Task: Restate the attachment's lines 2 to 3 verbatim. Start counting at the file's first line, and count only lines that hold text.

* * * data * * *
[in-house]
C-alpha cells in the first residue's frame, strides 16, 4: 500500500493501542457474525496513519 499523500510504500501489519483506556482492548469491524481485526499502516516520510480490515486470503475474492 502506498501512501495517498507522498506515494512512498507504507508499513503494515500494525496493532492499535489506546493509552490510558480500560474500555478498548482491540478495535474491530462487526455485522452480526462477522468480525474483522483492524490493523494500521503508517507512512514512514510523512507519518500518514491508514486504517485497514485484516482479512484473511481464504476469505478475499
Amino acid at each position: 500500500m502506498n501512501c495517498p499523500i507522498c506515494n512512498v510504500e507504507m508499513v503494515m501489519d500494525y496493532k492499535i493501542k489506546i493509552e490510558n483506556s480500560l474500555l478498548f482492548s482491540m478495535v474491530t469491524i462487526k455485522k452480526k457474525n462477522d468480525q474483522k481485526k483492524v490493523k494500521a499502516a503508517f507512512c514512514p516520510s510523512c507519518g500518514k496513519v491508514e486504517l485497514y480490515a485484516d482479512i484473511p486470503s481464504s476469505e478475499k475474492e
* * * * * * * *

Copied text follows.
C-alpha cells in the first residue's frame, strides 16, 4: 500500500493501542457474525496513519 499523500510504500501489519483506556482492548469491524481485526499502516516520510480490515486470503475474492 502506498501512501495517498507522498506515494512512498507504507508499513503494515500494525496493532492499535489506546493509552490510558480500560474500555478498548482491540478495535474491530462487526455485522452480526462477522468480525474483522483492524490493523494500521503508517507512512514512514510523512507519518500518514491508514486504517485497514485484516482479512484473511481464504476469505478475499
Amino acid at each position: 500500500m502506498n501512501c495517498p499523500i507522498c506515494n512512498v510504500e507504507m508499513v503494515m501489519d500494525y496493532k492499535i493501542k489506546i493509552e490510558n483506556s480500560l474500555l478498548f482492548s482491540m478495535v474491530t469491524i462487526k455485522k452480526k457474525n462477522d468480525q474483522k481485526k483492524v490493523k494500521a499502516a503508517f507512512c514512514p516520510s510523512c507519518g500518514k496513519v491508514e486504517l485497514y480490515a485484516d482479512i484473511p486470503s481464504s476469505e478475499k475474492e